Spike Lee has directed twenty-two features since his New York University film school days, yet only once has the Academy of Motion Arts and Pictures nominated one of his films for the best of its genre. Surprisingly, this distinction goes to his lone documentary feature, 4 Little Girls, an intriguing deeper examination of the September 15, 1963 bombing of the 16th Street Baptist Church in Birmingham, Alabama. As Walter Cronkite relates, the ugly murder of the four young girls during their Sunday School class marked a moment when Americans could no longer passively look away from the blatant racism taking place. Likewise, the Academy could no longer ignore Lee's thorough treatment, a clear example that film auteurs can handle a variety of genres when inspired.
Despite its power, 4 Little Girls wasn't destined to win the top documentary film. But Lee takes that in stride, considering the nature of the competition, as he humorously explains his lack of disappointment to Entertainment Weekly at the time:
" Because one of the films was a Holocaust film (The Long Way Home). I think 15 or 16 Holocaust films have won the short and feature-length categories. I'd rather be the Knicks playing the Bulls at the United Center down by 20 with 10 minutes left--those odds are better than going against a Holocaust film."
Lee received far greater rewards for his heart-wrenching documentary--the best type of recognition for any documentarian of social/political issues. Two months after the film's release, the FBI re-opened its investigation of the bombing, claiming receipt of new evidence, and less than two years after indicted surviving suspects Thomas E. Blanton, Jr. and Bobby Frank Cherry on eight counts of first degree murder. Although Cherry was found too mentally incompetent to stand trial, Blanton was convicted and is now serving a life sentence--delayed justice, but a positive postscript to Lee's excellent film.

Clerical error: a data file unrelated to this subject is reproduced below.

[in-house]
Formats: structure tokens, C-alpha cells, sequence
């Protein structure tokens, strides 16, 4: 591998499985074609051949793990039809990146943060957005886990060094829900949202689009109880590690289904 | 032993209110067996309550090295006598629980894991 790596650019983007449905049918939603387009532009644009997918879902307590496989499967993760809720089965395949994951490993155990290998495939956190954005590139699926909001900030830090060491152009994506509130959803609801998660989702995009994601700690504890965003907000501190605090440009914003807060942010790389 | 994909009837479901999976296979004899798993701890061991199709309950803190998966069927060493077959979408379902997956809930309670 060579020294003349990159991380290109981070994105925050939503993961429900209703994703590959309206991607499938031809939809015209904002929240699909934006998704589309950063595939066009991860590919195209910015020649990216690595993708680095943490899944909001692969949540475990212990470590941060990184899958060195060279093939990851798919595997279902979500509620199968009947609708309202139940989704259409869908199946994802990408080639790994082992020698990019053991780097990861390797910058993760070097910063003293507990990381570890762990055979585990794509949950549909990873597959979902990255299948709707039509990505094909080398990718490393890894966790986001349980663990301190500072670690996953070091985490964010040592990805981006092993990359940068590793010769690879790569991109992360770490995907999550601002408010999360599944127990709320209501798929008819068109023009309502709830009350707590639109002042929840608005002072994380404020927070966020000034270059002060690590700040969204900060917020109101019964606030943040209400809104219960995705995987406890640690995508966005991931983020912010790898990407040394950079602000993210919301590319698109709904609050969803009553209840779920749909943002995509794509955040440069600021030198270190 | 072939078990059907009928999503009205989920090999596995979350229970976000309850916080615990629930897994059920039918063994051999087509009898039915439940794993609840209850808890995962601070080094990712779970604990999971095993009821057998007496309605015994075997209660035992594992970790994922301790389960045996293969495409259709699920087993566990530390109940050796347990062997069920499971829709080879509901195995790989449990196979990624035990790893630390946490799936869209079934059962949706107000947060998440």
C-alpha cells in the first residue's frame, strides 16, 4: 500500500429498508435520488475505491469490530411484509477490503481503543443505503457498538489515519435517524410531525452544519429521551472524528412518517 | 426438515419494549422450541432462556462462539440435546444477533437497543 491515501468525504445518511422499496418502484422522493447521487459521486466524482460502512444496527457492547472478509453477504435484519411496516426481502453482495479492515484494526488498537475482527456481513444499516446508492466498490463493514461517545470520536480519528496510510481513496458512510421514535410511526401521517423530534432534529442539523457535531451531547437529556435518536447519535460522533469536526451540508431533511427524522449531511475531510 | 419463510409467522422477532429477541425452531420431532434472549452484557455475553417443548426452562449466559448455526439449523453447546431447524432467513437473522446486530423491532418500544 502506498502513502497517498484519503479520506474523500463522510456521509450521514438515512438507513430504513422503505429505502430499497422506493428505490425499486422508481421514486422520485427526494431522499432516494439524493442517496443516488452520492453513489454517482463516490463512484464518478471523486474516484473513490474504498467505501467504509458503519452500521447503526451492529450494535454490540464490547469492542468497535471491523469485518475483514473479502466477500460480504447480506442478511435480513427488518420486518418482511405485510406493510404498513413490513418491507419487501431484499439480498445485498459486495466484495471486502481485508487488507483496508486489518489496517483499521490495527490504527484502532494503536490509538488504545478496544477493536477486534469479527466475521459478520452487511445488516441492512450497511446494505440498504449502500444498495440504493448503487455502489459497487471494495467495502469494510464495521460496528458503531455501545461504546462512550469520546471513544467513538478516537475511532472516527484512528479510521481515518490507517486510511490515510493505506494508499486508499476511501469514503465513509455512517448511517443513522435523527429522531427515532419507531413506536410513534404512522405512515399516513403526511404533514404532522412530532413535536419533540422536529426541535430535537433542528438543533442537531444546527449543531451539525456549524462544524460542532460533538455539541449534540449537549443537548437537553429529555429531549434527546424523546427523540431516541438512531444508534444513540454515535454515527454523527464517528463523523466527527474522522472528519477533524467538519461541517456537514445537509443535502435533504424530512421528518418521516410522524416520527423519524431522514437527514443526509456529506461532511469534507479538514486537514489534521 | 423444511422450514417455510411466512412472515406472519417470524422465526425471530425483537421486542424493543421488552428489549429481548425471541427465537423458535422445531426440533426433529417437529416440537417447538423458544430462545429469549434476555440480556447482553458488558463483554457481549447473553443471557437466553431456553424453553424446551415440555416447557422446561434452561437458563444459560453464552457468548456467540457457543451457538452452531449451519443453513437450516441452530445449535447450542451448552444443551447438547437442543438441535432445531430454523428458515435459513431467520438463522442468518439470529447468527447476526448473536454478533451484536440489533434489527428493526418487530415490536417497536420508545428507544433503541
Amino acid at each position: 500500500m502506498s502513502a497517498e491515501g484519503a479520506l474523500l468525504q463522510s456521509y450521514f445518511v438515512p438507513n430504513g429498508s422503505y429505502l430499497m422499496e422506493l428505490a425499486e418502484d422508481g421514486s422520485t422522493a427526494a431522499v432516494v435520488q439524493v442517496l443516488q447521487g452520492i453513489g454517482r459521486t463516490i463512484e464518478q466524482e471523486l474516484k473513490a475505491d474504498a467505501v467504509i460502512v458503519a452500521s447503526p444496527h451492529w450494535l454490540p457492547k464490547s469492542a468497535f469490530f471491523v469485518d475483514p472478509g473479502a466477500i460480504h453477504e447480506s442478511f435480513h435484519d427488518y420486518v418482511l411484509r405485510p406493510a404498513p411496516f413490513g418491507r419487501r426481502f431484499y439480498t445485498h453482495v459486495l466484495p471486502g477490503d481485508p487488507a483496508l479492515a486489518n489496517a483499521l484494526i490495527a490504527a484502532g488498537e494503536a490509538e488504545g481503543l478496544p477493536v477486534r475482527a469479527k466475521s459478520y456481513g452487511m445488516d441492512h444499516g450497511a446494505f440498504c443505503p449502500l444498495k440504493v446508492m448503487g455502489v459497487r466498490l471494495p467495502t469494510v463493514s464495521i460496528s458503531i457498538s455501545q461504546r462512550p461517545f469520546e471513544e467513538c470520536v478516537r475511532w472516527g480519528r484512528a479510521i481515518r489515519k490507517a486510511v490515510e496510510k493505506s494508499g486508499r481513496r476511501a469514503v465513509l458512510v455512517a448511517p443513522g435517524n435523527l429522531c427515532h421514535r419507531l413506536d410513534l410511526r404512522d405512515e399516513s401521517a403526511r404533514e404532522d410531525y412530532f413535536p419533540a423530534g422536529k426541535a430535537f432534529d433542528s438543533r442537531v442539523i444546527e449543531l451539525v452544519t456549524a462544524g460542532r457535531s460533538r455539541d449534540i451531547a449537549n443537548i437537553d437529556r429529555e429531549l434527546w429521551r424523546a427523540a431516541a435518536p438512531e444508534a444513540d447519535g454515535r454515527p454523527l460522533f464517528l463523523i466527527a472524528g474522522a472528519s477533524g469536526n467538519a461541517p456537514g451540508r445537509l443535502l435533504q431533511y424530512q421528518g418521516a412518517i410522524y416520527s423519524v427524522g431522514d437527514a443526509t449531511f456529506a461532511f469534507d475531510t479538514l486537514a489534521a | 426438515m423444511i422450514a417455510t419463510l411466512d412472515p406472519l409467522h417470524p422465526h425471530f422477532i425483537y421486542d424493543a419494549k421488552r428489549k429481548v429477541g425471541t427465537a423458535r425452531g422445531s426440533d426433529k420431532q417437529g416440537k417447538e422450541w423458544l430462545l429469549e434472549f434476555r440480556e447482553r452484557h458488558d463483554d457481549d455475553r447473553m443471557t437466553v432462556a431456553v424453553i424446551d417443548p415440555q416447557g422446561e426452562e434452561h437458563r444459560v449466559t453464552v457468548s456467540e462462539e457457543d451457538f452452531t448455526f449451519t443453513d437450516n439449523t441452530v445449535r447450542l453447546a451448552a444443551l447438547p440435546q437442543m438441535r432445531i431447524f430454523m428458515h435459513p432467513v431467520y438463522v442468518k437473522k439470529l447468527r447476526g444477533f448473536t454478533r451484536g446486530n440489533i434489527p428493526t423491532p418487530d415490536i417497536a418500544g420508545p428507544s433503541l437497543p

On Birmingham Sunday a noise shook the ground.
Beginning with Joan Baez's rendition of Richard Farina's plaintiff "Birmingham Sunday" as background music, Lee's camera prepares the viewer with poignant shots of the individual graves of the four girls, juxtaposed with their innocent wide-eyed photographs, archived footage, and present day memorial to the fateful event. Late in the film come the shocking morgue photos that may be too intense for some viewers (you can imagine the damage that a dozen sticks of dynamite can do at close range), but Lee tastefully leaves them only on screen briefly. What Lee accomplishes best is to personalize the girls--Denise McNair, Cynthia Wesley, Addie Mae Collins, and Carol Robinson--through intimate recollections from family, neighbors, and friends and through photographs and home movies.
And people all over the earth turned around.
For no one recalled a more cowardly sound.
And the choirs kept singing of Freedom.
Filled with grief at the time of the bombing, no one in the black community of Birmingham conveyed the type of personal touch that the healing passage of time now affords. Still when Cynthia Wesley's sister begins reading a journal entry from her mother recalling Cynthia's slip showing beneath the yellow dress she wore to church that day, her carefully planned formal reading breaks down into tears. Many other scenes reveal the personal side to each of the girls, placing a real face on what most of us have only known as a news event or historical happening. Surviving friends and relatives describe how sensitive Denise once held a "bird funeral," how shy Cynthia was adopted by a school principal and his wife, and how outgoing Carol was active in girl scouts and played clarinet. The biggest tragedy remains how three fourteen year old girls and one eleven-year-old had their lives cut short by complete strangers, simply due to the color of their skin--a truly hideous hate crime.